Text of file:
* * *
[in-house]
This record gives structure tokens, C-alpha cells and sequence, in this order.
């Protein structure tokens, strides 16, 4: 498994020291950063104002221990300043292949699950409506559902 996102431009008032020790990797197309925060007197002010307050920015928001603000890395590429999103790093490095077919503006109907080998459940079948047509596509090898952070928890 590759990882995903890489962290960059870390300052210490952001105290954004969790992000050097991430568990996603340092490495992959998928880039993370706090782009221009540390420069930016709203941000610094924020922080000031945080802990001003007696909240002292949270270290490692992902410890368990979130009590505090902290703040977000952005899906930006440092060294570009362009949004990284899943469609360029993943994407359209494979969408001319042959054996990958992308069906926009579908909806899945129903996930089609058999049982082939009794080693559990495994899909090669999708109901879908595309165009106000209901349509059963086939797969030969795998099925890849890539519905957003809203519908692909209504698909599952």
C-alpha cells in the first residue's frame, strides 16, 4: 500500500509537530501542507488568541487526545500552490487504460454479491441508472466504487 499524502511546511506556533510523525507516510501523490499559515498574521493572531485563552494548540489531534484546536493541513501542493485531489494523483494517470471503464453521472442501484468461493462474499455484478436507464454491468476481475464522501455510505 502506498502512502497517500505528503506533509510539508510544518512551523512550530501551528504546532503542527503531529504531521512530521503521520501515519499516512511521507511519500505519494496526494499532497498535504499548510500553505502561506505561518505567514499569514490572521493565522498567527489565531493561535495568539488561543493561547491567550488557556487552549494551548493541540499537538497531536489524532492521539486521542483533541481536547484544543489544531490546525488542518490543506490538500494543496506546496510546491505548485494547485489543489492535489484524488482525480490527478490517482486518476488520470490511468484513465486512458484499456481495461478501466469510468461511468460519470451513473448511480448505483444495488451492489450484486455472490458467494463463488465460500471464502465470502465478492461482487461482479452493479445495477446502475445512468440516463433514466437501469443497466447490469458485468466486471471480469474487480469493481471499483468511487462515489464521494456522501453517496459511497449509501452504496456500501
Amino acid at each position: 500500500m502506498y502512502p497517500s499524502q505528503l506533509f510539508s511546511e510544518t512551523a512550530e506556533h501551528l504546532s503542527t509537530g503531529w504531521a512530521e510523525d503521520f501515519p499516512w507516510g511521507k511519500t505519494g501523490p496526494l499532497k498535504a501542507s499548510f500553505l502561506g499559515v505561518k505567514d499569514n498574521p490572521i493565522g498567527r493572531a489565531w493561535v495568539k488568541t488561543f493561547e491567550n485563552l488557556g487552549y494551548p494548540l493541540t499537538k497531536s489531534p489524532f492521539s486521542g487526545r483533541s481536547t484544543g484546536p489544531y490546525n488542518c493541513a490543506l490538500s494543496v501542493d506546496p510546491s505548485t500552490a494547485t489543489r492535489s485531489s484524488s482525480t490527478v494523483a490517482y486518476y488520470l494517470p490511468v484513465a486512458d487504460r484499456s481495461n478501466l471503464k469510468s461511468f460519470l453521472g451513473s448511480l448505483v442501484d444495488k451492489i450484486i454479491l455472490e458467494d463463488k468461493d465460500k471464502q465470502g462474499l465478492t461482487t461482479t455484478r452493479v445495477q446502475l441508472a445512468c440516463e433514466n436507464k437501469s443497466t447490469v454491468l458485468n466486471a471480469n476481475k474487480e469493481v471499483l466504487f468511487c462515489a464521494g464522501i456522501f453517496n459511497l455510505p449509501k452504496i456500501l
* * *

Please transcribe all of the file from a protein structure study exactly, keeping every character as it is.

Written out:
[in-house]
This record gives structure tokens, C-alpha cells and sequence, in this order.
């Protein structure tokens, strides 16, 4: 498994020291950063104002221990300043292949699950409506559902 996102431009008032020790990797197309925060007197002010307050920015928001603000890395590429999103790093490095077919503006109907080998459940079948047509596509090898952070928890 590759990882995903890489962290960059870390300052210490952001105290954004969790992000050097991430568990996603340092490495992959998928880039993370706090782009221009540390420069930016709203941000610094924020922080000031945080802990001003007696909240002292949270270290490692992902410890368990979130009590505090902290703040977000952005899906930006440092060294570009362009949004990284899943469609360029993943994407359209494979969408001319042959054996990958992308069906926009579908909806899945129903996930089609058999049982082939009794080693559990495994899909090669999708109901879908595309165009106000209901349509059963086939797969030969795998099925890849890539519905957003809203519908692909209504698909599952």
C-alpha cells in the first residue's frame, strides 16, 4: 500500500509537530501542507488568541487526545500552490487504460454479491441508472466504487 499524502511546511506556533510523525507516510501523490499559515498574521493572531485563552494548540489531534484546536493541513501542493485531489494523483494517470471503464453521472442501484468461493462474499455484478436507464454491468476481475464522501455510505 502506498502512502497517500505528503506533509510539508510544518512551523512550530501551528504546532503542527503531529504531521512530521503521520501515519499516512511521507511519500505519494496526494499532497498535504499548510500553505502561506505561518505567514499569514490572521493565522498567527489565531493561535495568539488561543493561547491567550488557556487552549494551548493541540499537538497531536489524532492521539486521542483533541481536547484544543489544531490546525488542518490543506490538500494543496506546496510546491505548485494547485489543489492535489484524488482525480490527478490517482486518476488520470490511468484513465486512458484499456481495461478501466469510468461511468460519470451513473448511480448505483444495488451492489450484486455472490458467494463463488465460500471464502465470502465478492461482487461482479452493479445495477446502475445512468440516463433514466437501469443497466447490469458485468466486471471480469474487480469493481471499483468511487462515489464521494456522501453517496459511497449509501452504496456500501
Amino acid at each position: 500500500m502506498y502512502p497517500s499524502q505528503l506533509f510539508s511546511e510544518t512551523a512550530e506556533h501551528l504546532s503542527t509537530g503531529w504531521a512530521e510523525d503521520f501515519p499516512w507516510g511521507k511519500t505519494g501523490p496526494l499532497k498535504a501542507s499548510f500553505l502561506g499559515v505561518k505567514d499569514n498574521p490572521i493565522g498567527r493572531a489565531w493561535v495568539k488568541t488561543f493561547e491567550n485563552l488557556g487552549y494551548p494548540l493541540t499537538k497531536s489531534p489524532f492521539s486521542g487526545r483533541s481536547t484544543g484546536p489544531y490546525n488542518c493541513a490543506l490538500s494543496v501542493d506546496p510546491s505548485t500552490a494547485t489543489r492535489s485531489s484524488s482525480t490527478v494523483a490517482y486518476y488520470l494517470p490511468v484513465a486512458d487504460r484499456s481495461n478501466l471503464k469510468s461511468f460519470l453521472g451513473s448511480l448505483v442501484d444495488k451492489i450484486i454479491l455472490e458467494d463463488k468461493d465460500k471464502q465470502g462474499l465478492t461482487t461482479t455484478r452493479v445495477q446502475l441508472a445512468c440516463e433514466n436507464k437501469s443497466t447490469v454491468l458485468n466486471a471480469n476481475k474487480e469493481v471499483l466504487f468511487c462515489a464521494g464522501i456522501f453517496n459511497l455510505p449509501k452504496i456500501l